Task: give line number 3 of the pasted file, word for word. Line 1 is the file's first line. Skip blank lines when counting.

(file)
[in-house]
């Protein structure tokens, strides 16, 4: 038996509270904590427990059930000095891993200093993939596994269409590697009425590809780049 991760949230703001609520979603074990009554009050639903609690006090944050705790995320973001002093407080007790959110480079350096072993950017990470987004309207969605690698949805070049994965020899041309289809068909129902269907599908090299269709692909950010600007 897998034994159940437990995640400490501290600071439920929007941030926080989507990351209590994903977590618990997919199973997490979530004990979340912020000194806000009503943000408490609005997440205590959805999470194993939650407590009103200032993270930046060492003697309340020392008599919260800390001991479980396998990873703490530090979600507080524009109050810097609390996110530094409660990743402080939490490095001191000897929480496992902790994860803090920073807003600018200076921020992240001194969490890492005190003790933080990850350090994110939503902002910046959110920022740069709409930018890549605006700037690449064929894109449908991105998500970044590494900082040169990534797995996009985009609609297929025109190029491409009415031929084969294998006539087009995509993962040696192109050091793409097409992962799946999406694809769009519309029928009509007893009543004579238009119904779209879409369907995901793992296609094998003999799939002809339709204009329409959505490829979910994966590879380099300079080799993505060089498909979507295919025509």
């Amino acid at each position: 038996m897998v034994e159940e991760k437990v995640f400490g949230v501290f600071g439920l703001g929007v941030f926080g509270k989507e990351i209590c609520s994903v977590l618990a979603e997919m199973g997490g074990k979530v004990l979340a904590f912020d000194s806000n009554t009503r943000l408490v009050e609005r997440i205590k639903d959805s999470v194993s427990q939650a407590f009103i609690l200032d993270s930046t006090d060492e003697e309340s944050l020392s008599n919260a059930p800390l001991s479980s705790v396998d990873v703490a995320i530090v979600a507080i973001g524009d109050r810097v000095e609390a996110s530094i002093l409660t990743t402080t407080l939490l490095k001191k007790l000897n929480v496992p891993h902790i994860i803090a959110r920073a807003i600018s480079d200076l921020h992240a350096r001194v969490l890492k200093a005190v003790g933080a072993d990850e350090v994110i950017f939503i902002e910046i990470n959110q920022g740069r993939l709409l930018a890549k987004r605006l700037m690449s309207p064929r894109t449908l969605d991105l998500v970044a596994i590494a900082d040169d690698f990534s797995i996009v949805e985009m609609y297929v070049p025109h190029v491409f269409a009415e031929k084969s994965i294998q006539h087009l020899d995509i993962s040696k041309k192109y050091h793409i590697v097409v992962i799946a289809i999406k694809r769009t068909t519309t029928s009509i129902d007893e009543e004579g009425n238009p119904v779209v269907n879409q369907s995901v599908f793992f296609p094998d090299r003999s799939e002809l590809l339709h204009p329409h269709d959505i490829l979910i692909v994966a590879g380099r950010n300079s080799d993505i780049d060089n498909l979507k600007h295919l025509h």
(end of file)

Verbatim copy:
């Amino acid at each position: 038996m897998v034994e159940e991760k437990v995640f400490g949230v501290f600071g439920l703001g929007v941030f926080g509270k989507e990351i209590c609520s994903v977590l618990a979603e997919m199973g997490g074990k979530v004990l979340a904590f912020d000194s806000n009554t009503r943000l408490v009050e609005r997440i205590k639903d959805s999470v194993s427990q939650a407590f009103i609690l200032d993270s930046t006090d060492e003697e309340s944050l020392s008599n919260a059930p800390l001991s479980s705790v396998d990873v703490a995320i530090v979600a507080i973001g524009d109050r810097v000095e609390a996110s530094i002093l409660t990743t402080t407080l939490l490095k001191k007790l000897n929480v496992p891993h902790i994860i803090a959110r920073a807003i600018s480079d200076l921020h992240a350096r001194v969490l890492k200093a005190v003790g933080a072993d990850e350090v994110i950017f939503i902002e910046i990470n959110q920022g740069r993939l709409l930018a890549k987004r605006l700037m690449s309207p064929r894109t449908l969605d991105l998500v970044a596994i590494a900082d040169d690698f990534s797995i996009v949805e985009m609609y297929v070049p025109h190029v491409f269409a009415e031929k084969s994965i294998q006539h087009l020899d995509i993962s040696k041309k192109y050091h793409i590697v097409v992962i799946a289809i999406k694809r769009t068909t519309t029928s009509i129902d007893e009543e004579g009425n238009p119904v779209v269907n879409q369907s995901v599908f793992f296609p094998d090299r003999s799939e002809l590809l339709h204009p329409h269709d959505i490829l979910i692909v994966a590879g380099r950010n300079s080799d993505i780049d060089n498909l979507k600007h295919l025509h």